Let’s look at two basic examples.
I started playing around with CSS fairly early in its life. Simply having the ability to drop the “font” tag was a huge win. And with showcases like CSS Zen Garden (launched in May 2003) it made convincing nay-sayers much easier to sway. So imagine my surprise when I started my first full-time web job in 2004 (up till then web was a side-job to my full-time design jobs), when I had to spend a considerable amount of time convincing my new co-workers that we should be using CSS instead of tables for layout. In their defense, they had been using tables for a long time and were very fast at building with tables. And in that business, time was a big factor. It took employee turnover for me to win that battle.
Fast forward to 2010. Responsive Web Design was new on the horizon. Ethan Marcotte had just published his article on A List Apart in May. We had all been working our “m-dot” sites, and it was quickly becoming apparent that targeting each device on its own was going to become untenable. So when we started building client sites using RWD, we were welcomed with pushback. Up until this point we worked in the typical Photoshop mockup to pixel-perfect website workflow. Some clients even went so far as to overlay the approved design over the finished site and would let us know when things were a pixel off here or there. But when those pixel-perfect sites started to shift based on screen size, opinions were made known. This was totally on us. We did not talk to our clients about RWD before implementing it. Once we did, and explained the reasons and advantages, they were more than happy to join us on the RWD bandwagon.
You may look at those two examples and think, well yeah, obviously you’re going to adopt those technologies. But that’s the thing. Both had their detractors in their early days. “CSS doesn’t have enough support”. “RWD takes too long”. But to many of us, it was obvious that these technologies were the future of the web. Not adopting them as soon as possible was a disservice to the projects we were working on. The trick is figuring out which technologies are definitely the way forward, and which are going to be a distraction, and will probably suffer from deprecation or replacement by something superior in the near term.
Unlike the previous examples, the reasons for not adopting a new technology vary widely from when we do. There are many reasons for not adopting new tech.
Our primary app is a proprietary CMS that as of today (2016-09-30) hosts 527 university websites. It launched nine years ago, and is still going strong today. Obviously it’s had many upgrades along the way. It was started on a pre-1.0 version of Ruby on Rails, and is now on Rails 4. It originally made use of Prototype/Scriptaculous, but was long ago moved to jQuery. We’ve added support for Sass, and Autoprefixer. Unfortunately, there was a little HAML added at one point (since removed). Each of these additions and changes have been very deliberate. There has been discussion of moving to React, or Angular, or whatever. But we need to keep in mind that we work at a university. Developers come and go, but this nine-year-old app will continue to run. Adopting too many varying technologies reduces our ability to hire experts in those technologies. It’s also not uncommon for a popular framework to release a new version that is not compatible with previous releases. When dealing with an application of this size, that’s a scary hurdle to face.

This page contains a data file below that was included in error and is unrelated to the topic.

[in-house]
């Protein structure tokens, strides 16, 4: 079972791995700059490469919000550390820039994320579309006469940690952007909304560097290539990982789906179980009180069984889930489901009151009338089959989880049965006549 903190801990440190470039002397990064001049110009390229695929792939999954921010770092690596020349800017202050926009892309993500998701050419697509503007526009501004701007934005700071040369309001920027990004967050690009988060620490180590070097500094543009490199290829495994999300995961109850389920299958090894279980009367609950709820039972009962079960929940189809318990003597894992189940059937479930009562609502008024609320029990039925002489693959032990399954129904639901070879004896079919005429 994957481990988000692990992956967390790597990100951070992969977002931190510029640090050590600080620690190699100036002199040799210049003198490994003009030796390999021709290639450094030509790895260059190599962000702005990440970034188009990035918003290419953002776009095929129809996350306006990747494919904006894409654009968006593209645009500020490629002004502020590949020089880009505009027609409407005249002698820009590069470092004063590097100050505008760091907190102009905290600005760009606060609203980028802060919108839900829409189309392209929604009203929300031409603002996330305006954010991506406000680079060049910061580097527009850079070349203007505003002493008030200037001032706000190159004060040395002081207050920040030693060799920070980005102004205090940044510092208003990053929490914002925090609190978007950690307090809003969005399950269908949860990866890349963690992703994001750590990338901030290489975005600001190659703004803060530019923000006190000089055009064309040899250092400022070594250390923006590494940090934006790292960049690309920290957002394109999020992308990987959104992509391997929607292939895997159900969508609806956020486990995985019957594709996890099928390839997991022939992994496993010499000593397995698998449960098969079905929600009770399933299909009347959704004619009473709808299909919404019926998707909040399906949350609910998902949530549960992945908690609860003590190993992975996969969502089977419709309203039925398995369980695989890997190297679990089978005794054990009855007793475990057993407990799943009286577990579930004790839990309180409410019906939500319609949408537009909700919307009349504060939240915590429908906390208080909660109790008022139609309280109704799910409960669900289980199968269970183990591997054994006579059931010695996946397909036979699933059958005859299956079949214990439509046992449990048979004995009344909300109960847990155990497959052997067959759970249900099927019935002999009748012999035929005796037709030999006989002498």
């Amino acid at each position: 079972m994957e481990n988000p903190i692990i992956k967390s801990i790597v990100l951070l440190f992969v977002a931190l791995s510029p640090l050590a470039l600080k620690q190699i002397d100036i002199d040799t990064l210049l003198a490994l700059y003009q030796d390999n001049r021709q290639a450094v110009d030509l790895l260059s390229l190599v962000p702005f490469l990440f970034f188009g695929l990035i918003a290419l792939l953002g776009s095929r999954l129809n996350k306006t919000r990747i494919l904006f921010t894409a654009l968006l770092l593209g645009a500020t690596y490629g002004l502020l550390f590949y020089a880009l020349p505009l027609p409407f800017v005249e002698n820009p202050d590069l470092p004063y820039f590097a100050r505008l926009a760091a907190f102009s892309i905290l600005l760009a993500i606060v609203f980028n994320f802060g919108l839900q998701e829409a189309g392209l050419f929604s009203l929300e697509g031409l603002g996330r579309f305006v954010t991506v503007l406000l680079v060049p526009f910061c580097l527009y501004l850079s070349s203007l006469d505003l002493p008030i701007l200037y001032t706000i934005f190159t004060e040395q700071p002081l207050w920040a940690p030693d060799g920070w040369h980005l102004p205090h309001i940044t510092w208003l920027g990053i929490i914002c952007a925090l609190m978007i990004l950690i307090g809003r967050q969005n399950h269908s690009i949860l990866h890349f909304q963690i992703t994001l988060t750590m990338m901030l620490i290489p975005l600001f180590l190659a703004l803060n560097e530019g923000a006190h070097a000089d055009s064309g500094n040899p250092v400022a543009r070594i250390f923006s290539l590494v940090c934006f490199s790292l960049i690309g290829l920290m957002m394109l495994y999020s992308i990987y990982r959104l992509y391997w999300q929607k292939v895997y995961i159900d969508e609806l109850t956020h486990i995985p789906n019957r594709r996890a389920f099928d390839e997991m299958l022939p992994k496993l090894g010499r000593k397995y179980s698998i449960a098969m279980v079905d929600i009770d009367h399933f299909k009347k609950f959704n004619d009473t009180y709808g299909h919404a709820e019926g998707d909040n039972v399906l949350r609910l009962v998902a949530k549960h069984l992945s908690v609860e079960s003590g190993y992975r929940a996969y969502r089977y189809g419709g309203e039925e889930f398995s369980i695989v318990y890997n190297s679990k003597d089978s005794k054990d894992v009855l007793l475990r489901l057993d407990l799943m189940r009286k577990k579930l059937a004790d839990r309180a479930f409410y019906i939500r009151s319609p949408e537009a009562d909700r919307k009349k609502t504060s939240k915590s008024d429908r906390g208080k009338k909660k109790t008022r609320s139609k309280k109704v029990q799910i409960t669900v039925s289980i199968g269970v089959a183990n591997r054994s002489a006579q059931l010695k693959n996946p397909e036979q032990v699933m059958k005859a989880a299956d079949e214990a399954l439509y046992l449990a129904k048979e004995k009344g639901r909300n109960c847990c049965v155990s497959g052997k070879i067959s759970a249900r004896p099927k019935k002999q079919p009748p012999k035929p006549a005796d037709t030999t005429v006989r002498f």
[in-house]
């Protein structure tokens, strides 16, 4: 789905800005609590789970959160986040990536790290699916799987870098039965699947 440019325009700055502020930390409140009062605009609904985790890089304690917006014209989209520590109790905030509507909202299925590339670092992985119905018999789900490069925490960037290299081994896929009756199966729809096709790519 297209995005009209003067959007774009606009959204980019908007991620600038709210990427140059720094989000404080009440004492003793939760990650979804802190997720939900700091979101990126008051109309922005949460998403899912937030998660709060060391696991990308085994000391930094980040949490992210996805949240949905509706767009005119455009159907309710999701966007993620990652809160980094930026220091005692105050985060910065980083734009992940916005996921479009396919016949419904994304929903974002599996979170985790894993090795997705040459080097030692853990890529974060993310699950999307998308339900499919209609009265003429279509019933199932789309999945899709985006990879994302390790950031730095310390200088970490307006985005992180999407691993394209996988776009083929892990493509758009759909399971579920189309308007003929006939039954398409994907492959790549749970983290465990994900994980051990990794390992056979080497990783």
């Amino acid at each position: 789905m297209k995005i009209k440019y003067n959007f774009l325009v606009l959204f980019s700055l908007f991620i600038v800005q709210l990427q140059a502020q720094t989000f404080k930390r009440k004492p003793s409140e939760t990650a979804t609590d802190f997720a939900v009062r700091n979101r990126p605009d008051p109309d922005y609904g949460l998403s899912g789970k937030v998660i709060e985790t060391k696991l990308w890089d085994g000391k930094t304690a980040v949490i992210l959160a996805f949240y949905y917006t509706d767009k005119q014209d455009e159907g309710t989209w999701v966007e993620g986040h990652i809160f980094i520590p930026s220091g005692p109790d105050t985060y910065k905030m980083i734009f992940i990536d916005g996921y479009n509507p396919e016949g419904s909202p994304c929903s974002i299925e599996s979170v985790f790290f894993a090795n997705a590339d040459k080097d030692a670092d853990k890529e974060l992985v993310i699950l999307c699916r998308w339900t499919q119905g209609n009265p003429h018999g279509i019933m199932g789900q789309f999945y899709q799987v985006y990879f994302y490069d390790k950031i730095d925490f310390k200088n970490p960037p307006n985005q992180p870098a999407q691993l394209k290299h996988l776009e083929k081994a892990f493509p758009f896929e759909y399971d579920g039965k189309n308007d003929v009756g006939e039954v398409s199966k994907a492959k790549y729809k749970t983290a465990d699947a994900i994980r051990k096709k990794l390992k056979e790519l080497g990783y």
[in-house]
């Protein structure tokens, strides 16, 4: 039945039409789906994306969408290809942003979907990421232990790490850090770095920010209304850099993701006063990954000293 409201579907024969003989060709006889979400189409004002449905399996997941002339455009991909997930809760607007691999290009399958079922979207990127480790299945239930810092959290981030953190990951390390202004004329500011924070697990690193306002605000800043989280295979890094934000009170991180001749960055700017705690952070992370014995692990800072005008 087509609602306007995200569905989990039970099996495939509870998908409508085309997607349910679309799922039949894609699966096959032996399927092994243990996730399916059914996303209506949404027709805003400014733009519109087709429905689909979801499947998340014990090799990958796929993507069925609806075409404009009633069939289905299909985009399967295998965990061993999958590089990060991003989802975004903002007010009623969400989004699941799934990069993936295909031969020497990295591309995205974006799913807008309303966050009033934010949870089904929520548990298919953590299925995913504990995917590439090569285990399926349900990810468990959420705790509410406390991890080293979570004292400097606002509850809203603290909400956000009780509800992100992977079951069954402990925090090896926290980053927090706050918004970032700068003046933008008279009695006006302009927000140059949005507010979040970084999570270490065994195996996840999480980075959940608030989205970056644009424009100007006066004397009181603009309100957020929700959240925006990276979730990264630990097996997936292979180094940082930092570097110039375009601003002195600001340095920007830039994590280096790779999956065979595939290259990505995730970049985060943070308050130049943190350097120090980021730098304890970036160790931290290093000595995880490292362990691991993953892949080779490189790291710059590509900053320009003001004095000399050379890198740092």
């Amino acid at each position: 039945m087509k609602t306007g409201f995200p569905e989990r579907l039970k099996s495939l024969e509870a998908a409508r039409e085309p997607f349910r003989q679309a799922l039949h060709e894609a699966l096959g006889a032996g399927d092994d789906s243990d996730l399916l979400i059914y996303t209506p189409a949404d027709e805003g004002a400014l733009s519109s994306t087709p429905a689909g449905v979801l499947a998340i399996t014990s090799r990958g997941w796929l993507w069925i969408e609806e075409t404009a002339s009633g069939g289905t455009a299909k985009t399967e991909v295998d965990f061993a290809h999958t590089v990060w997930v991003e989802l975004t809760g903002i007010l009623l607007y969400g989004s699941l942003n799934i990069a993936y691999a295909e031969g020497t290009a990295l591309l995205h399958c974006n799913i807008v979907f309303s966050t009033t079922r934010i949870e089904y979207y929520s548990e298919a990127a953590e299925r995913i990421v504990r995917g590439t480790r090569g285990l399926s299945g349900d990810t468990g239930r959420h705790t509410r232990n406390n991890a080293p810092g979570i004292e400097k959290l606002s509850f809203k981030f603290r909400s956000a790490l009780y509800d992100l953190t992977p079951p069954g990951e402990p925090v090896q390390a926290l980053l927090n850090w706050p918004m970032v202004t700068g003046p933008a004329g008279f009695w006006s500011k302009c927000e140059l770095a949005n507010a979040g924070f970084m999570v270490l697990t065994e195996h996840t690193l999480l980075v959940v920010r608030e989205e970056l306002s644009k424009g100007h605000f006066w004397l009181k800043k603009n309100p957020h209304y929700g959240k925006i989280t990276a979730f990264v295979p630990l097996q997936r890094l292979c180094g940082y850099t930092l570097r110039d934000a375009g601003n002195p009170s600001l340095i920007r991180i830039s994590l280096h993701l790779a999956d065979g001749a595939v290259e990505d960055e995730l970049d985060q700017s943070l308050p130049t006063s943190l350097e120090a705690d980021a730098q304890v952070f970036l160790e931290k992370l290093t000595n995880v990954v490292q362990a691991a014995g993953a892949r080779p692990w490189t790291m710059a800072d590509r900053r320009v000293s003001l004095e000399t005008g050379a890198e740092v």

Believe me, I want to play with new tech just like other devs, and I think we absolutely should… but I’m also practical. That’s why I’m all for creating fun throw-away apps using the flavor of the month while still being very judicious about what we let into our primary production applications.
So what new tech is on the way that I’m excited about? We’re already making use of Flexbox (thanks Autoprefixer!). I’m really looking forward to CSS Grid Layouts. I personally believe Service Workers and Progressive Web App’s are going to be huge. We’re planning changes to our CMS that will allow our users to leverage responsive images.
My primary message to the developers out there that stumble across an exciting new tech is this: build something with it. Create a demo app. Really dig into its intricacies. Find all the pros and cons you can, even if it’s a tech that you can’t use in production at this time. That way, if and when the opportunity does arise, you’ll know if it’s a good fit. Just be as sure as you can that it’s something you’re willing to support down the road even if the project is abandoned or replaced by something better. Because if there’s one thing we’ve learned over the years is that there’s always going to be a better solution soon. Our job as technologists is to pick those with staying power, and not just the what the developer community is telling us we should be using.